Discipline and willpower are often equated with deprivation. But a recent study shows that self-control actually contributes to happiness, and the broader body of research on shows a positive correlation between willpower and greater financial security, as well as goal attainment. In fact, another study found that self-discipline was a better predictor of academic performance than IQ.
“Self-discipline is the make-or-break variable in nutrition, diet, relationships,” says Kim Gorgens, a clinical associate professor in the Graduate School of Professional Psychology at University of Denver. “It keeps people out of jail and keeps them employed, so it’s the ‘all upside, all the time’ variable.”
If we’re not naturally disciplined about hitting the gym, meeting deadlines, or saving money, are we destined for mediocrity?
Fortunately, not. Experts say willpower and discipline can be learned. Here’s a look at the habits that highly disciplined people use to excel personally and professionally.
It sounds obvious, but if you’re trying to stick to a diet or a budget, it’s not in your best interest to stock the pantry with junk food or go window-shopping for clothes you can’t afford. “Not having to use self-control is actually the best way to be good at self-control, because people have limited willpower and you don’t want to have to be using it all day,” says Kathleen Vohs, a marketing professor at the Carlson School of Management, University of Minnesota, Twin Cities, whose research specialties include self-regulation. “You want to save it for the unexpected or the uncontrollable.”
According to Carol Dweck, a Stanford University psychology professor and author of Mindset: The New Psychology Of Success, there are those who see discipline as abundant and those who see it as scarce. Often, this is a self-fulfilling prophecy. When Dweck and her colleagues compared university students with these two different mindsets and a heavy course load, they found that those who considered discipline to be abundant got better grades. “They’re not burning themselves out,” she says. “They know how to regulate to get the most out of themselves.”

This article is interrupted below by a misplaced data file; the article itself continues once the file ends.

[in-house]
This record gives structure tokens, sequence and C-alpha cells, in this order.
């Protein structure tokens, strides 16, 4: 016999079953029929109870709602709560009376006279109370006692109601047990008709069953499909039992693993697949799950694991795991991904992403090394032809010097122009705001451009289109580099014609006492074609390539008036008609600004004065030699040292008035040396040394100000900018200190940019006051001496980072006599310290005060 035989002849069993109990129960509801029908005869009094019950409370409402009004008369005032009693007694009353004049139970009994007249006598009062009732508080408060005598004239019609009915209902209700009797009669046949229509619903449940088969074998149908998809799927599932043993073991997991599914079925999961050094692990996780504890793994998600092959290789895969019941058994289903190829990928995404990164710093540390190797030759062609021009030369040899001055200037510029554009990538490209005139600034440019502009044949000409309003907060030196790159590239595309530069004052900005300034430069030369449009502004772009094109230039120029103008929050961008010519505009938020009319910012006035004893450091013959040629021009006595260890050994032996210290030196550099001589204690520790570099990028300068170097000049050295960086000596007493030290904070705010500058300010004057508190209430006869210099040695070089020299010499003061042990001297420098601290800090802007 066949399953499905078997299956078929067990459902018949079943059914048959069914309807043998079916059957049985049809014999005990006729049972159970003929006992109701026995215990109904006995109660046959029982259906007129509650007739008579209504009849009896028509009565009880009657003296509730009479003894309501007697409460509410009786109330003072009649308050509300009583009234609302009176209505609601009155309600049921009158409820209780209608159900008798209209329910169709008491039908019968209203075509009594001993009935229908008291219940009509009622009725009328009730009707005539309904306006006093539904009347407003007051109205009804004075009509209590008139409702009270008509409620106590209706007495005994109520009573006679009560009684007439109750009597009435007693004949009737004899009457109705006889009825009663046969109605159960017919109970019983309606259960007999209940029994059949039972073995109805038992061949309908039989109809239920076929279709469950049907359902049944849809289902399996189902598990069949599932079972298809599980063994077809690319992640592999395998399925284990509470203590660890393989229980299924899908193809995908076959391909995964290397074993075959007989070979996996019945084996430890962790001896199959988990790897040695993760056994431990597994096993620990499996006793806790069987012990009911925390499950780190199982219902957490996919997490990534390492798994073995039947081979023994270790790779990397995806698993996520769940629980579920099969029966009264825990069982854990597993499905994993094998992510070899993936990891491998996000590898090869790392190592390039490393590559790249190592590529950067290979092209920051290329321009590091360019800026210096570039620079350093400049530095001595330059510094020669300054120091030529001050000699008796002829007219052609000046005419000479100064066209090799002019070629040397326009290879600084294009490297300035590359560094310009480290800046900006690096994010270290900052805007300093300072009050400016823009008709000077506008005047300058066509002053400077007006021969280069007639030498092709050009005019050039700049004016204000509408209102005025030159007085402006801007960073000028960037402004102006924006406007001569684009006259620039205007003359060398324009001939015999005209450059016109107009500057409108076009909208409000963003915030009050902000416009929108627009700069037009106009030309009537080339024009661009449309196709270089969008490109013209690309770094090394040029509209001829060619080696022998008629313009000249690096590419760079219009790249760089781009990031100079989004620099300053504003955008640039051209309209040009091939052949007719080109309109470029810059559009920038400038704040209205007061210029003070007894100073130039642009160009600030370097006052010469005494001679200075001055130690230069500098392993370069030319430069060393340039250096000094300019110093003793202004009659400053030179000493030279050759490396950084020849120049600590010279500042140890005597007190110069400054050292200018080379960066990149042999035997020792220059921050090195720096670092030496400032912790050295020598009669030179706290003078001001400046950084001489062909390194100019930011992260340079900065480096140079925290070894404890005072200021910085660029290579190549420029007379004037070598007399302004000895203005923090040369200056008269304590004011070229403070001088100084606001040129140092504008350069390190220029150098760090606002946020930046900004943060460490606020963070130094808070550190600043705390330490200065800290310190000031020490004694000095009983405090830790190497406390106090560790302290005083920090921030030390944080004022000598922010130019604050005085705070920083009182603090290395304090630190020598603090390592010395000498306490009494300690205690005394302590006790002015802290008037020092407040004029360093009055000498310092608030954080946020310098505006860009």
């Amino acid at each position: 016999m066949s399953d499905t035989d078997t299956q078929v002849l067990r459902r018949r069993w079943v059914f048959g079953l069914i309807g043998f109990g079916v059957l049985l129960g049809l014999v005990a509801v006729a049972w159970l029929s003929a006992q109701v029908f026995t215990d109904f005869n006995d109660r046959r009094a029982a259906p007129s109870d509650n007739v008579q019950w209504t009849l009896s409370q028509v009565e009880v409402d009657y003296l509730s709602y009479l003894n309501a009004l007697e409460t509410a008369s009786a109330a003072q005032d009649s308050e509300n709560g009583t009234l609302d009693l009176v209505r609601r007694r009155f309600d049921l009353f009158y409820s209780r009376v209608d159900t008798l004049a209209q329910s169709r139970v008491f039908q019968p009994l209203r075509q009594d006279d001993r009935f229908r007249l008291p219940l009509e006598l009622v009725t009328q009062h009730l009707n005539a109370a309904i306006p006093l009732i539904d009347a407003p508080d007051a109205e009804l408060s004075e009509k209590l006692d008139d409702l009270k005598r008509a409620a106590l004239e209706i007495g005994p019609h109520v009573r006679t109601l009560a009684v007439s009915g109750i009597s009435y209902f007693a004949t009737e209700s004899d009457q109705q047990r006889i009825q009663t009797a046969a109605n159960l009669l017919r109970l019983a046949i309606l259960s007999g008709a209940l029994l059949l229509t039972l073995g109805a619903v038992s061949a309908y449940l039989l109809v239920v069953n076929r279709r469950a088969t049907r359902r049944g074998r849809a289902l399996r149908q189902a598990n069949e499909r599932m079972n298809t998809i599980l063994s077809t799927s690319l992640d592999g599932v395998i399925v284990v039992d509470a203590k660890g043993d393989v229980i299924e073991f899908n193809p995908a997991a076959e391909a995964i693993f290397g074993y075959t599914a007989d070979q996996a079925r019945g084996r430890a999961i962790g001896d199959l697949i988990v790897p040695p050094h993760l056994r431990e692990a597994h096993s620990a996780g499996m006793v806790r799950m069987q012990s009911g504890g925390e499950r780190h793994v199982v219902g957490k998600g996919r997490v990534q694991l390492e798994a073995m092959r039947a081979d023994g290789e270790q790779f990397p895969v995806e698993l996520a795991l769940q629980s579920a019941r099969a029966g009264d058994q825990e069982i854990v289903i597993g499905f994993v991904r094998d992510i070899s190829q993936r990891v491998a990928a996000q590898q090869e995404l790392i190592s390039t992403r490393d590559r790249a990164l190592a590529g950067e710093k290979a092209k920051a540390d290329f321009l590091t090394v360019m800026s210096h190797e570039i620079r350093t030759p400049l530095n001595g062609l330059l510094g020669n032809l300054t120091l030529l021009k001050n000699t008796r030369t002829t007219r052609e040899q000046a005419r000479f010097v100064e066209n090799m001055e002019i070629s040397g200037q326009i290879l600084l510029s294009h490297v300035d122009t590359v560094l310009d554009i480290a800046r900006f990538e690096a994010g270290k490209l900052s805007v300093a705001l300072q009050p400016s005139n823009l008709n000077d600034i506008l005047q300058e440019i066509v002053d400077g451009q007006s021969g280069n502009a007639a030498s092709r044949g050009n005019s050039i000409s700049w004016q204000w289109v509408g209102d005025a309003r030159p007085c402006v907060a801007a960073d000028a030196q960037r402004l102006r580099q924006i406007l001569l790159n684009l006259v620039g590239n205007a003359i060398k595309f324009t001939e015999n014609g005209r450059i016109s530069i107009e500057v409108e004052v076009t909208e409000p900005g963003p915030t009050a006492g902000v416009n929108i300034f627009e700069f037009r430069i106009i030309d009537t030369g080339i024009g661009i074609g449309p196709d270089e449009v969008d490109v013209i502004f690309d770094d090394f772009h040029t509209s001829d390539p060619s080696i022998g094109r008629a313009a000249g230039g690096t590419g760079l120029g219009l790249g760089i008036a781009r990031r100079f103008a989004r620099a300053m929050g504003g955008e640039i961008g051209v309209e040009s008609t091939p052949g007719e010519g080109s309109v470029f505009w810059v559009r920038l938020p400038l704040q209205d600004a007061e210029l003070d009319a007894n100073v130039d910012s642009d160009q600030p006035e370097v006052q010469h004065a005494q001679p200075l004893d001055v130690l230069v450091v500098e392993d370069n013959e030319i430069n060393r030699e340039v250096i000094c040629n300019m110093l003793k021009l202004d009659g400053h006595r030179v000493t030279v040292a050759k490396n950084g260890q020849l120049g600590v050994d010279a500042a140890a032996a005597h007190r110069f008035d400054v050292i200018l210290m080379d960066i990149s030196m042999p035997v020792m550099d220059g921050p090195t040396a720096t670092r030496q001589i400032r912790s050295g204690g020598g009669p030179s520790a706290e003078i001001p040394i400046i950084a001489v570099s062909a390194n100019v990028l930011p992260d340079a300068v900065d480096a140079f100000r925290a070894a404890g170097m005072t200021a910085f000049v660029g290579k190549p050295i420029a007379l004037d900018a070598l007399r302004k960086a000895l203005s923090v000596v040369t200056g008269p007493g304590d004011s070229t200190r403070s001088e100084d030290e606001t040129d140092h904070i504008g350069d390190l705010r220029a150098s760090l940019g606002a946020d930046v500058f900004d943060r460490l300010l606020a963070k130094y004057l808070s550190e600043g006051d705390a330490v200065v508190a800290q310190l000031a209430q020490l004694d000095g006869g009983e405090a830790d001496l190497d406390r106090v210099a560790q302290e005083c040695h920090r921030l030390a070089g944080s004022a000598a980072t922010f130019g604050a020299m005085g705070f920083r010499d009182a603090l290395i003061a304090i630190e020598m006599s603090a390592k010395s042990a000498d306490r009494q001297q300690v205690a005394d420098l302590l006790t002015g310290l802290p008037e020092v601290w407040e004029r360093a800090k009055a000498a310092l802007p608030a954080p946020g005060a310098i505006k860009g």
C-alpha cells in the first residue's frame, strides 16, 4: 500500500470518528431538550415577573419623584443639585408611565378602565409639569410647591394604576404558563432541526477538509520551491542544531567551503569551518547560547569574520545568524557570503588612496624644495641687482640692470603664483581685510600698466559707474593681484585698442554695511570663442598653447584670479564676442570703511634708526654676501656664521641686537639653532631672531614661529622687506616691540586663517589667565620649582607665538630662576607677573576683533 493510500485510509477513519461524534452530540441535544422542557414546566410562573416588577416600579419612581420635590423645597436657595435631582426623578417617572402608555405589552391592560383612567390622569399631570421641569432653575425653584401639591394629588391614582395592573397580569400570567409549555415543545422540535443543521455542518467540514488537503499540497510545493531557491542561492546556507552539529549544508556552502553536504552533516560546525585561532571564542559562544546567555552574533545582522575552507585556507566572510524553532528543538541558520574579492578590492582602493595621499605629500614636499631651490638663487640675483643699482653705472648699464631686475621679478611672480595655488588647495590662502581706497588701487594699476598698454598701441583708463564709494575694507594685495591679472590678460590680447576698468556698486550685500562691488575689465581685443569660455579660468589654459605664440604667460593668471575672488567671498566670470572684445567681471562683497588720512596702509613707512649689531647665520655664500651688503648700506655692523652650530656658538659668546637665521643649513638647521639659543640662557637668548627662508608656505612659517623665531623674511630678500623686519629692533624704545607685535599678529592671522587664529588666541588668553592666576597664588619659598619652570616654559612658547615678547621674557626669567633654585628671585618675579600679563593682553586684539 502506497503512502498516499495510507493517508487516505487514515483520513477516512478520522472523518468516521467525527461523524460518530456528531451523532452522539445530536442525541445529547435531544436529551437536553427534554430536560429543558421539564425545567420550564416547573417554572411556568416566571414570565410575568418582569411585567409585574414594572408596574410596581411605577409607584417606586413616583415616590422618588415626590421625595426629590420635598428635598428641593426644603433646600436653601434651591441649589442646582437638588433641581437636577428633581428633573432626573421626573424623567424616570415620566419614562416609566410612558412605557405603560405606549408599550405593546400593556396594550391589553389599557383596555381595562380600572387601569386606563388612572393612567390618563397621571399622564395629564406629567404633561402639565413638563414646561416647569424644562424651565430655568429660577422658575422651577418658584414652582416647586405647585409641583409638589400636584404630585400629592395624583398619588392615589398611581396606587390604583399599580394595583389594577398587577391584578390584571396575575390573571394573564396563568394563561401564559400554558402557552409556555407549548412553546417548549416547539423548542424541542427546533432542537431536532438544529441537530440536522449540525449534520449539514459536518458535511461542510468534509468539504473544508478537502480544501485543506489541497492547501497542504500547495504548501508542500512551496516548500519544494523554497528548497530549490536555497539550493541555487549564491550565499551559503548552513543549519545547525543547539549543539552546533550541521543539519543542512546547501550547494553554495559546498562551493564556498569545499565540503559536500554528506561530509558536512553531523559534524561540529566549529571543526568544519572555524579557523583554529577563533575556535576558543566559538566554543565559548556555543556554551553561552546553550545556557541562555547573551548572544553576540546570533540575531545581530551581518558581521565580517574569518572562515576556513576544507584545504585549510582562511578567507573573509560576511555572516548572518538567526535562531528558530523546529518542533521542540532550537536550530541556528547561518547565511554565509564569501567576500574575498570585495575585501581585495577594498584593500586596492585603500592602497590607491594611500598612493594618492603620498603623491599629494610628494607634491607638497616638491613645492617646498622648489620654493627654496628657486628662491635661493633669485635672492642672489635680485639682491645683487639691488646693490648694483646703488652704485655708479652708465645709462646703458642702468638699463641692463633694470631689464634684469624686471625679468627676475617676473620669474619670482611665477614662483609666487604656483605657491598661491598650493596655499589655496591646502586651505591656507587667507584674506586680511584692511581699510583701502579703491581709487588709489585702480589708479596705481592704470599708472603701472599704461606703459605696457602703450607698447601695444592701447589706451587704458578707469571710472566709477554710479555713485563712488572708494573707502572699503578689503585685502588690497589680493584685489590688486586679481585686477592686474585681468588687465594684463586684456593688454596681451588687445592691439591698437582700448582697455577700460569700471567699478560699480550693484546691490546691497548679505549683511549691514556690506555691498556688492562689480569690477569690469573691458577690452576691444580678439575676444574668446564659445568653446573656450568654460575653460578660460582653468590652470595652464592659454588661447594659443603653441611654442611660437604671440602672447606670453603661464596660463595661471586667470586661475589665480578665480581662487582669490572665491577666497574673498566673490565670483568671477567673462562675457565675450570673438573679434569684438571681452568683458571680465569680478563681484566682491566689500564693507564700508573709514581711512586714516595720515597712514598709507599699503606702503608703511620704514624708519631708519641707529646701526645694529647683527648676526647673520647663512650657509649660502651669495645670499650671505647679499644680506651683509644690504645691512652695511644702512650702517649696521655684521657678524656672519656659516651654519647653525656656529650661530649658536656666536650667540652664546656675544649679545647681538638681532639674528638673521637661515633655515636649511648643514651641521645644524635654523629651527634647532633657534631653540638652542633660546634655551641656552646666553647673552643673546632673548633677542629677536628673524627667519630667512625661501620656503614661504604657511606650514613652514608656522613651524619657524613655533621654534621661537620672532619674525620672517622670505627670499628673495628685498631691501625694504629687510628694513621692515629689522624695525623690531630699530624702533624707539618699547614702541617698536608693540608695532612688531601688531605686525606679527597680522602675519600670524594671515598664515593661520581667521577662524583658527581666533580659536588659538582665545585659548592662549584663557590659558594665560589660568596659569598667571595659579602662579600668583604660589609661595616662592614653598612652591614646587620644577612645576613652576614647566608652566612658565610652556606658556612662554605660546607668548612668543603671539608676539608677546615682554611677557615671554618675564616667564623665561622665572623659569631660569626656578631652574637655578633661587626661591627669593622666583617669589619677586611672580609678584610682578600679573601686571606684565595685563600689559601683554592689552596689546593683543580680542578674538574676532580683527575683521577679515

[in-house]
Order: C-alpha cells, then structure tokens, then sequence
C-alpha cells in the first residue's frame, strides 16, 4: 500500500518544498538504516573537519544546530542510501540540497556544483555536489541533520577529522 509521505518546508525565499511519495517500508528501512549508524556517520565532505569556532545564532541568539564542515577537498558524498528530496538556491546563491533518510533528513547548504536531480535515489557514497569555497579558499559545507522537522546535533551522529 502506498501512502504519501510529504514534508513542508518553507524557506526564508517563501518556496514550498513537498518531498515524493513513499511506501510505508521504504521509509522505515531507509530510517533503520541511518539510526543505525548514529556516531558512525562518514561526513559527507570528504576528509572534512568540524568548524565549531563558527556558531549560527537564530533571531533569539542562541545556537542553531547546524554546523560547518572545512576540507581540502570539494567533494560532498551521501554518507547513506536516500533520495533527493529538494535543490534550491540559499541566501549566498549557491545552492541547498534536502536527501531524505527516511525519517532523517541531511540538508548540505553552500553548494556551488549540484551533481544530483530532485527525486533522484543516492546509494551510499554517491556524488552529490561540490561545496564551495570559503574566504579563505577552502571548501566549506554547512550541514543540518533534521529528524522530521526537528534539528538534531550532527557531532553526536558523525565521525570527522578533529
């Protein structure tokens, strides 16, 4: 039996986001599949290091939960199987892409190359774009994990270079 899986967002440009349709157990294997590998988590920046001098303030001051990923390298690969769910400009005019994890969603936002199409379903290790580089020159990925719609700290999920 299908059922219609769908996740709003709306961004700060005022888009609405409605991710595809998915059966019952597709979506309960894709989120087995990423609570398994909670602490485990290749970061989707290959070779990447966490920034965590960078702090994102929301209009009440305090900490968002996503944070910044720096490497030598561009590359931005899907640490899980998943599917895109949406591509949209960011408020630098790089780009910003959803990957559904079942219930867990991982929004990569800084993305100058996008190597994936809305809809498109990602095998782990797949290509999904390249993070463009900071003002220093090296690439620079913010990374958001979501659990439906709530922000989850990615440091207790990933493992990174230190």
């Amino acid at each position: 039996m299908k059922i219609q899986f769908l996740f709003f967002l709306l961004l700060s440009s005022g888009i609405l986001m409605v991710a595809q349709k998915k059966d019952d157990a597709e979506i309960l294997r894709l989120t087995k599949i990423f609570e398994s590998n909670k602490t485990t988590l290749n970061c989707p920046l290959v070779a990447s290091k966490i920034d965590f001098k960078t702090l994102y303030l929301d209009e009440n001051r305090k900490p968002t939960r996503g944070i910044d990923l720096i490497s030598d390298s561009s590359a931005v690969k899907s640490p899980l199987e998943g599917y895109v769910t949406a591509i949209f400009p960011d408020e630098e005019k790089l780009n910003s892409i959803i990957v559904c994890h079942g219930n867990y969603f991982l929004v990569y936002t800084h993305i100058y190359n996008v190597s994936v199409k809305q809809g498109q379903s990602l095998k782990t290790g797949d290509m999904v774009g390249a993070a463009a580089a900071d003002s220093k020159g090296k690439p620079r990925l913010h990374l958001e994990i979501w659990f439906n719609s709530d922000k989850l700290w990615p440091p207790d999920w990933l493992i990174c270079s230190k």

That may mean easing up before finals or a big presentation to allow more energy during crunch time. In high-pressure environments like an elite university or the C-suite, “you need to know how to deploy that energy in a sustained fashion,” Dweck says. “[Those who take the abundant view] seem to do that.”
Sleep deprivation can impair self-control, so disciplined people generally get enough sleep. Self-disciplined people also “tend to be healthier in the long term and part of that is making healthful choices around smoking, drug use, diet, exercise, and compliance with treatment regimens for any health conditions,” Gorgens says. “They’re managing chronic and acute stress.”
Whether training for a marathon or trying to meet a major work deadline, disciplined people understand the importance of mini milestones. “Setting immediate, short-term goals makes them feel happier and stay more motivated,” says Jim Hjort, a licensed clinical social worker and founder of Right Life Project.
He compares it to driving towards a mountain in the distance. As the miles pass, the mountain doesn’t appear to be getting any closer, but if you look at the scenery right outside the car, you can see it whizzing by. “When it comes to satisfaction and motivation in the day-to-day process, their perception of velocity toward their goals is more important than their distance from the goals,” Hjort explains. Those lacking discipline might get discouraged because they don’t seem to be progressing towards that loftier goal.
When self-disciplined people are ready for career change, for instance, they’re proactive about tapping their networks or hiring a career coach, says Karina Money, president of educational career consulting company Right Path New England, LLC and a psychology professor at Bay State College in Boston. Once they get advice, they’re more likely to run with it. “The self-disciplined person will take those steps and follow through on them,” Money says. “The person [without self-discipline] tends to need more hand-holding.”
Susan Johnston has covered personal finance and business for publications including the Boston Globe, Entrepreneur.com, and USNews.com.